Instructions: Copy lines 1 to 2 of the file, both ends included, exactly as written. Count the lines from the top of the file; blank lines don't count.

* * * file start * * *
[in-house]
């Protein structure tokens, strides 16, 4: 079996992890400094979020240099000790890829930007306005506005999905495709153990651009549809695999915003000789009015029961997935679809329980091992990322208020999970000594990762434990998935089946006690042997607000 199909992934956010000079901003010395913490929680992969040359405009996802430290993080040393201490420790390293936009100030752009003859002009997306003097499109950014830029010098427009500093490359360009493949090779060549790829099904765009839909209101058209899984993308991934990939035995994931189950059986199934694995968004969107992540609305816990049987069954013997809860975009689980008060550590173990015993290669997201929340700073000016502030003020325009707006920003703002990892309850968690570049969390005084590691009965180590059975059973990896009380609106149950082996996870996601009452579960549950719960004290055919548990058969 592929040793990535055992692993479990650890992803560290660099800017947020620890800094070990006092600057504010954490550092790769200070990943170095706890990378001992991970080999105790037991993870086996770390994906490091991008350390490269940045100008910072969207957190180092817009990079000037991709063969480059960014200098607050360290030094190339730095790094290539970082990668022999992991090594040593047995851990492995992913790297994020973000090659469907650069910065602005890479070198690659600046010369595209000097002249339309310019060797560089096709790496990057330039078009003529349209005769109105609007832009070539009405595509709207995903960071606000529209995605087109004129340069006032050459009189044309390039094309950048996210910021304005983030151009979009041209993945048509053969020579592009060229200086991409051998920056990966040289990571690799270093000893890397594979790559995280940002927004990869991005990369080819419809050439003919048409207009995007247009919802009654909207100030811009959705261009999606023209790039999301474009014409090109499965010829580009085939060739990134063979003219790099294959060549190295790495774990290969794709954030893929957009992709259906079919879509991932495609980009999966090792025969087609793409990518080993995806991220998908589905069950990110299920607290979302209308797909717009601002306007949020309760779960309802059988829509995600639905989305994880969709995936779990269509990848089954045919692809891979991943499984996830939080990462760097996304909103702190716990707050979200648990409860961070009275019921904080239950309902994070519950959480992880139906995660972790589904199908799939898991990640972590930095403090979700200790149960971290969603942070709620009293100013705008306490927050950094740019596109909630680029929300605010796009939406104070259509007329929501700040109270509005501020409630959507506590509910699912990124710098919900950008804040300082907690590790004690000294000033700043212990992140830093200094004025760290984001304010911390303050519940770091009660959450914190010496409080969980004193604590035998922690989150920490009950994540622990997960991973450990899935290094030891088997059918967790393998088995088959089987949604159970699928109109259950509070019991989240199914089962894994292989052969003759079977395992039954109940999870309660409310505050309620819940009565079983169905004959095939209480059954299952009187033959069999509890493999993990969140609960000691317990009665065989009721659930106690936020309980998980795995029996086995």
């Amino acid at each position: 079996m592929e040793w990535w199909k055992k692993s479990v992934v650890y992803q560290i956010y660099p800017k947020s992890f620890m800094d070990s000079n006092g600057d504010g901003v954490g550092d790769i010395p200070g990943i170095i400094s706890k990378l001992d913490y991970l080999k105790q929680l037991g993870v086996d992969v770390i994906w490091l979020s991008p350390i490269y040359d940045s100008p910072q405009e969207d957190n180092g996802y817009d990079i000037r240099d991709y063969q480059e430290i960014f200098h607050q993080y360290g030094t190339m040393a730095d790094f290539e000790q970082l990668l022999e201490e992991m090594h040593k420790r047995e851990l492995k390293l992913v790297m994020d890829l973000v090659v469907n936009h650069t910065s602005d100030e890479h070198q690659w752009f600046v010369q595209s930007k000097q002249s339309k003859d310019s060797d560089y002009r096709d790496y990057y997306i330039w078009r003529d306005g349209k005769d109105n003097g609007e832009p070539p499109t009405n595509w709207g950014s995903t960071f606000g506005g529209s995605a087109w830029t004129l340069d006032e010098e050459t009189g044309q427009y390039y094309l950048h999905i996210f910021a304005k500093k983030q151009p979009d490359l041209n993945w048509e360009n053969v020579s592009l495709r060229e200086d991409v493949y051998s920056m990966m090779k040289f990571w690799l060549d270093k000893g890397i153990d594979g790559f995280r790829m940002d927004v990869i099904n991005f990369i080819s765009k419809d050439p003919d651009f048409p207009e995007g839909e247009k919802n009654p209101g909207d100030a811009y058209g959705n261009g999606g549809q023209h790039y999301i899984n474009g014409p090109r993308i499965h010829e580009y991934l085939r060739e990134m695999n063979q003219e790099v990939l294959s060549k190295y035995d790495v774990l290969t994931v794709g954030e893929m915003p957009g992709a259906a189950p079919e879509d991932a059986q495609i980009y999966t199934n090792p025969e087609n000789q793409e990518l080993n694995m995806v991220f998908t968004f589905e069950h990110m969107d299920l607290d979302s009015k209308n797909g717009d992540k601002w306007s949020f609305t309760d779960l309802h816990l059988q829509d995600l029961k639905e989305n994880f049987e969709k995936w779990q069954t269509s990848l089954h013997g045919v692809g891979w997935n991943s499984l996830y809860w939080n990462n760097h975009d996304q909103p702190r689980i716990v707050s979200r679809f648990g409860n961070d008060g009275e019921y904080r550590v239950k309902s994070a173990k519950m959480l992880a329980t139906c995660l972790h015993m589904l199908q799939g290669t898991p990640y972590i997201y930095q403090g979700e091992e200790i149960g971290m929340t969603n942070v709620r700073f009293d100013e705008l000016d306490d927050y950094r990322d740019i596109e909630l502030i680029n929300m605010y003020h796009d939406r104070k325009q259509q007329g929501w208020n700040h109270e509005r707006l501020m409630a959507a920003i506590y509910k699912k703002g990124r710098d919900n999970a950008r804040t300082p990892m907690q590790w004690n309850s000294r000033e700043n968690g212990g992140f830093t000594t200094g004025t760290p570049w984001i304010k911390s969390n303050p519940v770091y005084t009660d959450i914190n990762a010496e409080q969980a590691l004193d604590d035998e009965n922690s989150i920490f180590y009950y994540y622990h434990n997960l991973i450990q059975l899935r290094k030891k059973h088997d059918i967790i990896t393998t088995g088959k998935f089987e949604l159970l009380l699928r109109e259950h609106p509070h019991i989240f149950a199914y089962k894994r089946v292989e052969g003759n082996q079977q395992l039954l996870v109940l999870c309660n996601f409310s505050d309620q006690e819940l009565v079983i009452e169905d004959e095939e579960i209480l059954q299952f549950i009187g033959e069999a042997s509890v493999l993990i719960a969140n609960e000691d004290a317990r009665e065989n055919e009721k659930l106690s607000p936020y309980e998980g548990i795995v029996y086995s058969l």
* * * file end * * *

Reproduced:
[in-house]
């Protein structure tokens, strides 16, 4: 079996992890400094979020240099000790890829930007306005506005999905495709153990651009549809695999915003000789009015029961997935679809329980091992990322208020999970000594990762434990998935089946006690042997607000 199909992934956010000079901003010395913490929680992969040359405009996802430290993080040393201490420790390293936009100030752009003859002009997306003097499109950014830029010098427009500093490359360009493949090779060549790829099904765009839909209101058209899984993308991934990939035995994931189950059986199934694995968004969107992540609305816990049987069954013997809860975009689980008060550590173990015993290669997201929340700073000016502030003020325009707006920003703002990892309850968690570049969390005084590691009965180590059975059973990896009380609106149950082996996870996601009452579960549950719960004290055919548990058969 592929040793990535055992692993479990650890992803560290660099800017947020620890800094070990006092600057504010954490550092790769200070990943170095706890990378001992991970080999105790037991993870086996770390994906490091991008350390490269940045100008910072969207957190180092817009990079000037991709063969480059960014200098607050360290030094190339730095790094290539970082990668022999992991090594040593047995851990492995992913790297994020973000090659469907650069910065602005890479070198690659600046010369595209000097002249339309310019060797560089096709790496990057330039078009003529349209005769109105609007832009070539009405595509709207995903960071606000529209995605087109004129340069006032050459009189044309390039094309950048996210910021304005983030151009979009041209993945048509053969020579592009060229200086991409051998920056990966040289990571690799270093000893890397594979790559995280940002927004990869991005990369080819419809050439003919048409207009995007247009919802009654909207100030811009959705261009999606023209790039999301474009014409090109499965010829580009085939060739990134063979003219790099294959060549190295790495774990290969794709954030893929957009992709259906079919879509991932495609980009999966090792025969087609793409990518080993995806991220998908589905069950990110299920607290979302209308797909717009601002306007949020309760779960309802059988829509995600639905989305994880969709995936779990269509990848089954045919692809891979991943499984996830939080990462760097996304909103702190716990707050979200648990409860961070009275019921904080239950309902994070519950959480992880139906995660972790589904199908799939898991990640972590930095403090979700200790149960971290969603942070709620009293100013705008306490927050950094740019596109909630680029929300605010796009939406104070259509007329929501700040109270509005501020409630959507506590509910699912990124710098919900950008804040300082907690590790004690000294000033700043212990992140830093200094004025760290984001304010911390303050519940770091009660959450914190010496409080969980004193604590035998922690989150920490009950994540622990997960991973450990899935290094030891088997059918967790393998088995088959089987949604159970699928109109259950509070019991989240199914089962894994292989052969003759079977395992039954109940999870309660409310505050309620819940009565079983169905004959095939209480059954299952009187033959069999509890493999993990969140609960000691317990009665065989009721659930106690936020309980998980795995029996086995």